News / Africa

South Africa Economy Sapped by Lower Exports to Europe

South African Finance Minister Pravin Gordhan delivers his 2013 budget speech at Parliament in Cape Town, Feb. 27, 2013.South African Finance Minister Pravin Gordhan delivers his 2013 budget speech at Parliament in Cape Town, Feb. 27, 2013.
South African Finance Minister Pravin Gordhan delivers his 2013 budget speech at Parliament in Cape Town, Feb. 27, 2013.
South African Finance Minister Pravin Gordhan delivers his 2013 budget speech at Parliament in Cape Town, Feb. 27, 2013.
Subdued European demand for its exports forced South Africa to cut its 2013 economic growth forecast on Wednesday, while missed revenue targets looked to be creating a wider budget deficit than first thought.

While vowing to keep a lid on overall spending, Finance Minister Pravin Gordhan committed to more social spending for South Africa's poorest, many who live in shanty townships and a are key support base for President Jacob Zuma as he gears up for general elections early next year.

"This government will not get to the point where we impose austerity on our people,'' Gordhan said, alluding to fiscal tightening measures that have triggered violent protests in European countries such as Greece.

In his three-year budget tabled to parliament, Gordhan said the 2013 budget deficit would be 4.6 percent of GDP, a bit larger than his last forecast in October. The deficit is slightly narrower than economists' forecasts, however, and a big decline from the 5.2 percent gap projected for 2012/13.

Mining sector

This year's shortfall was partly due to reduced tax and mineral rights revenue from the mining sector, hit by strikes last year that left more than 50 people dead and shaved 15 billion rand [$1.7 billion] of output from Africa's biggest economy.

South Africa remains the laggard among its peers in the BRICS group of leading emerging market economies, with China expecting growth of 8.2 percent this year, followed by 5.9 percent for India and 3.5 percent in Brazil.

With growth flatlining in Europe, South Africa's main export market, Gordhan was forced to cut this year's growth forecast once again to 2.7 percent - half South Africa's pre-2008 financial crisis average.

The relatively subdued longer-term outlook also means the economy has little chance of making any in-roads into the persistent 25 percent unemployment regarded as the main threat to social stability two decades after the end of apartheid.

"If growth continues along the present trajectory, substantial spending commitments would require significant adjustments in revenue and reductions in other areas of spending,'' said Gordhan.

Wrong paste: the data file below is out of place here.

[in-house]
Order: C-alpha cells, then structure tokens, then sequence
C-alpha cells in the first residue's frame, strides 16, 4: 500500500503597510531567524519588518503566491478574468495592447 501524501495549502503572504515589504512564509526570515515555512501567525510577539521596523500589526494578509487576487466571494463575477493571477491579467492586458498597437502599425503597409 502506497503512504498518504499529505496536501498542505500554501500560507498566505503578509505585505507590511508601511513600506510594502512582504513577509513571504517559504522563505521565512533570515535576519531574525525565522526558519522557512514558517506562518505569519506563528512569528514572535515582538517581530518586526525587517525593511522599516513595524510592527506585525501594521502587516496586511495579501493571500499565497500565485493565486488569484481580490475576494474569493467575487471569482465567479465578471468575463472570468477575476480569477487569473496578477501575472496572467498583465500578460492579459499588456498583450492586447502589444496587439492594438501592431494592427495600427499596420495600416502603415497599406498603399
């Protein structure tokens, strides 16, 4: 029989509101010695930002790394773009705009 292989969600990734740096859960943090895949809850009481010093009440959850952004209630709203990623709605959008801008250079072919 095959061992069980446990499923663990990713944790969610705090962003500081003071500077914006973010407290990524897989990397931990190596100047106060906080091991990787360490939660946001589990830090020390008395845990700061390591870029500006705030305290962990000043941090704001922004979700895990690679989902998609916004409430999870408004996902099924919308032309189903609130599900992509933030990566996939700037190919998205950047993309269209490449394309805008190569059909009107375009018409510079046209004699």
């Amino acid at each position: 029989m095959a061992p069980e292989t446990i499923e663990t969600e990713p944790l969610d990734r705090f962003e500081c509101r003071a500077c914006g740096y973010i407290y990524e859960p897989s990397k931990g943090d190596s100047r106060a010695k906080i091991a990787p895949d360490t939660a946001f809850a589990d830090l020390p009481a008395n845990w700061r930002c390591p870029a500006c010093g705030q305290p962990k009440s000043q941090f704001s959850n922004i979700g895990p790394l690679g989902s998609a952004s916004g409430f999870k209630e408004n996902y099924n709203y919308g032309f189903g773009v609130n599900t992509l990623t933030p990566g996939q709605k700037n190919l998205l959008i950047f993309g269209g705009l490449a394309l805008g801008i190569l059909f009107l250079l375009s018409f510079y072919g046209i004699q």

Consumption muted

Domestic consumer demand, which accounts for about 60 percent of GDP, is likely to remain modest as households struggle to find jobs while existing debt levels remain high.

Gordhan said the government, still smarting from credit downgrades from Moody's, Standard & Poor's and Fitch, would keep a tight grip on its purse strings, with plans to reduce spending by 10.4 billion rand [$1.2 billion].

"The deficit is there because of the revenue loss that we have experienced, not because of expenditure," said Gordhan in a news conference before his speech to parliament.

The projected deficits are unlikely to improve South Africa's credit ratings, which now stand slightly above the investment grade cut-off, according to analysts.

"Under the circumstances, [the government] probably struck a reasonable balance given the fiscal constraints and difficult economic circumstances,'' said Renaissance Capital economist Elna Moolman.

"Today's budget was ratings negative - on its own it does not justify further downgrades, but at the same time it also will not allay the concerns of the ratings agencies sufficiently to rule out further downgrades down the line," said Moolman.

Basic services

Gordhan said the government, which has faced a series of protests against poor basic services in the impoverished townships, would continue pouring money into infrastructure, education and the health service.

Spending on social services, which have risen by 11 percent in the last five years, are expected to increase to 120 billion rand next year, said Gordhan.

The rand weakened after the budget, and was last at 8.8850 against the dollar, from 8.835 before Gordhan began his address.

Government bonds weakened, weighed down by plans to increase issuance to 165 billion rand a year during the next three years. The yield on the benchmark 2026 paper rose nearly 10 basis points to 7.31 percent.

You May Like

Video In US, Columbus Day Still Generates Controversy

Holiday marks date Columbus discovered Americas, but some are offended by legacy because he enslaved many natives he encountered More

Video Through Sports, Austria Tries to Give Migrants Traction

With 85,000 people expected to claim asylum in Austria this year, its government has made integration through joint physical activities a key objective More

Video Kickboxing Champion Shares Sport With Young Migrants

Pouring into Europe by hundreds of thousands, some migrants, especially youngsters, are finding sports a way to integrate into new host countries More

Featured Videos

Your JavaScript is turned off or you have an old version of Adobe's Flash Player. Get the latest Flash player.